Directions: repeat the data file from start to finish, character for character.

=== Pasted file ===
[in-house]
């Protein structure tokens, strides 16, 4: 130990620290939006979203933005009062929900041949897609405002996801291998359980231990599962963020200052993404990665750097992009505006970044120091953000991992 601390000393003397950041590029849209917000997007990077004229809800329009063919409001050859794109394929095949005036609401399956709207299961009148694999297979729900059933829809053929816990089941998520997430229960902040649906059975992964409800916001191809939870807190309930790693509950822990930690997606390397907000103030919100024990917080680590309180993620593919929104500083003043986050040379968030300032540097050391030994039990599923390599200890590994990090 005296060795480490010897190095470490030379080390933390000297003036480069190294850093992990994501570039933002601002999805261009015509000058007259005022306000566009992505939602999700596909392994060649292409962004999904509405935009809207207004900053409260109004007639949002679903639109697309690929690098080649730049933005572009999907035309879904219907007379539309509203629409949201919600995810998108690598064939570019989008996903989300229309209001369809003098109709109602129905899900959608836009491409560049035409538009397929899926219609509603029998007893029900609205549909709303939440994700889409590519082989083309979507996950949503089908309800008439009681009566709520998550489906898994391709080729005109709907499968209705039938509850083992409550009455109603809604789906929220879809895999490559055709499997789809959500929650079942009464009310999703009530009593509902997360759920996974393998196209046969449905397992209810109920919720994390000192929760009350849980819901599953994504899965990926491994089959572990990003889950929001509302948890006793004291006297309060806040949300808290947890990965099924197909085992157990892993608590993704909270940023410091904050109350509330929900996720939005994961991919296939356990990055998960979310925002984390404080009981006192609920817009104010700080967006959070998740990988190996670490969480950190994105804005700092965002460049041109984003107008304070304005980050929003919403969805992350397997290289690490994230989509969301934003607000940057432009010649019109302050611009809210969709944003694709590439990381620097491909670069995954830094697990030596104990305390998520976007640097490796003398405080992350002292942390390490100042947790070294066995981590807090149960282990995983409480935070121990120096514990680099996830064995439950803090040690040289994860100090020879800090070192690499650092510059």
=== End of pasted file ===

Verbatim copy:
[in-house]
């Protein structure tokens, strides 16, 4: 130990620290939006979203933005009062929900041949897609405002996801291998359980231990599962963020200052993404990665750097992009505006970044120091953000991992 601390000393003397950041590029849209917000997007990077004229809800329009063919409001050859794109394929095949005036609401399956709207299961009148694999297979729900059933829809053929816990089941998520997430229960902040649906059975992964409800916001191809939870807190309930790693509950822990930690997606390397907000103030919100024990917080680590309180993620593919929104500083003043986050040379968030300032540097050391030994039990599923390599200890590994990090 005296060795480490010897190095470490030379080390933390000297003036480069190294850093992990994501570039933002601002999805261009015509000058007259005022306000566009992505939602999700596909392994060649292409962004999904509405935009809207207004900053409260109004007639949002679903639109697309690929690098080649730049933005572009999907035309879904219907007379539309509203629409949201919600995810998108690598064939570019989008996903989300229309209001369809003098109709109602129905899900959608836009491409560049035409538009397929899926219609509603029998007893029900609205549909709303939440994700889409590519082989083309979507996950949503089908309800008439009681009566709520998550489906898994391709080729005109709907499968209705039938509850083992409550009455109603809604789906929220879809895999490559055709499997789809959500929650079942009464009310999703009530009593509902997360759920996974393998196209046969449905397992209810109920919720994390000192929760009350849980819901599953994504899965990926491994089959572990990003889950929001509302948890006793004291006297309060806040949300808290947890990965099924197909085992157990892993608590993704909270940023410091904050109350509330929900996720939005994961991919296939356990990055998960979310925002984390404080009981006192609920817009104010700080967006959070998740990988190996670490969480950190994105804005700092965002460049041109984003107008304070304005980050929003919403969805992350397997290289690490994230989509969301934003607000940057432009010649019109302050611009809210969709944003694709590439990381620097491909670069995954830094697990030596104990305390998520976007640097490796003398405080992350002292942390390490100042947790070294066995981590807090149960282990995983409480935070121990120096514990680099996830064995439950803090040690040289994860100090020879800090070192690499650092510059």